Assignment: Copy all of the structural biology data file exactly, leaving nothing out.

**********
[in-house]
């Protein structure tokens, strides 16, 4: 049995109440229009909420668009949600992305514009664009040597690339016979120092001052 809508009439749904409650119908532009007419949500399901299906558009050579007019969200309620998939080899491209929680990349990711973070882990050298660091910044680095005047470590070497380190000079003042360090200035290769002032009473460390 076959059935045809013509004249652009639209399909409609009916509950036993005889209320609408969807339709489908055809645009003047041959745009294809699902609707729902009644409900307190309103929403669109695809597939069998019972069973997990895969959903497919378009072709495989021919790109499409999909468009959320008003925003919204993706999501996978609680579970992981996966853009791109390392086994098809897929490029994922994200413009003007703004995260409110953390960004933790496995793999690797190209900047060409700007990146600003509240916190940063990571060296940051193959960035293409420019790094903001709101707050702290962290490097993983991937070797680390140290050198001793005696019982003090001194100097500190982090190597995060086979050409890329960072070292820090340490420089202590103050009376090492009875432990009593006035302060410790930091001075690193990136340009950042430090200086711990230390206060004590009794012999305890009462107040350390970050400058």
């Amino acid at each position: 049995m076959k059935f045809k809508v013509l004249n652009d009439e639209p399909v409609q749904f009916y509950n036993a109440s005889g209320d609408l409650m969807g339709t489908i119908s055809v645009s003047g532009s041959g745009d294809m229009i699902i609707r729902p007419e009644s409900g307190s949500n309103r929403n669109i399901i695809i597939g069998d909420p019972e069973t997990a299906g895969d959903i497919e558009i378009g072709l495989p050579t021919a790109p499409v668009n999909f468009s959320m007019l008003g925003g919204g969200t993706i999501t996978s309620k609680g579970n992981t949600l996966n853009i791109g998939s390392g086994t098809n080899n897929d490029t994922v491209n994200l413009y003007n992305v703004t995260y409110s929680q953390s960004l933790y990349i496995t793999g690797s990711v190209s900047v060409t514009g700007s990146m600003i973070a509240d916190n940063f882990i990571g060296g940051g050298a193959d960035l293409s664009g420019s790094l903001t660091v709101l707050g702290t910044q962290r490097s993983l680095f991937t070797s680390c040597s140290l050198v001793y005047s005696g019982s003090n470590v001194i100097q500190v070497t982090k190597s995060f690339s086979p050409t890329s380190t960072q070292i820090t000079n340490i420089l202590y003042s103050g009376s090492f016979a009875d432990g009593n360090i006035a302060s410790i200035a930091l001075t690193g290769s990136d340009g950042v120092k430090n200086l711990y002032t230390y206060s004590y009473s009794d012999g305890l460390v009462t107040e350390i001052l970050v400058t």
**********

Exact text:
[in-house]
């Protein structure tokens, strides 16, 4: 049995109440229009909420668009949600992305514009664009040597690339016979120092001052 809508009439749904409650119908532009007419949500399901299906558009050579007019969200309620998939080899491209929680990349990711973070882990050298660091910044680095005047470590070497380190000079003042360090200035290769002032009473460390 076959059935045809013509004249652009639209399909409609009916509950036993005889209320609408969807339709489908055809645009003047041959745009294809699902609707729902009644409900307190309103929403669109695809597939069998019972069973997990895969959903497919378009072709495989021919790109499409999909468009959320008003925003919204993706999501996978609680579970992981996966853009791109390392086994098809897929490029994922994200413009003007703004995260409110953390960004933790496995793999690797190209900047060409700007990146600003509240916190940063990571060296940051193959960035293409420019790094903001709101707050702290962290490097993983991937070797680390140290050198001793005696019982003090001194100097500190982090190597995060086979050409890329960072070292820090340490420089202590103050009376090492009875432990009593006035302060410790930091001075690193990136340009950042430090200086711990230390206060004590009794012999305890009462107040350390970050400058």
């Amino acid at each position: 049995m076959k059935f045809k809508v013509l004249n652009d009439e639209p399909v409609q749904f009916y509950n036993a109440s005889g209320d609408l409650m969807g339709t489908i119908s055809v645009s003047g532009s041959g745009d294809m229009i699902i609707r729902p007419e009644s409900g307190s949500n309103r929403n669109i399901i695809i597939g069998d909420p019972e069973t997990a299906g895969d959903i497919e558009i378009g072709l495989p050579t021919a790109p499409v668009n999909f468009s959320m007019l008003g925003g919204g969200t993706i999501t996978s309620k609680g579970n992981t949600l996966n853009i791109g998939s390392g086994t098809n080899n897929d490029t994922v491209n994200l413009y003007n992305v703004t995260y409110s929680q953390s960004l933790y990349i496995t793999g690797s990711v190209s900047v060409t514009g700007s990146m600003i973070a509240d916190n940063f882990i990571g060296g940051g050298a193959d960035l293409s664009g420019s790094l903001t660091v709101l707050g702290t910044q962290r490097s993983l680095f991937t070797s680390c040597s140290l050198v001793y005047s005696g019982s003090n470590v001194i100097q500190v070497t982090k190597s995060f690339s086979p050409t890329s380190t960072q070292i820090t000079n340490i420089l202590y003042s103050g009376s090492f016979a009875d432990g009593n360090i006035a302060s410790i200035a930091l001075t690193g290769s990136d340009g950042v120092k430090n200086l711990y002032t230390y206060s004590y009473s009794d012999g305890l460390v009462t107040e350390i001052l970050v400058t």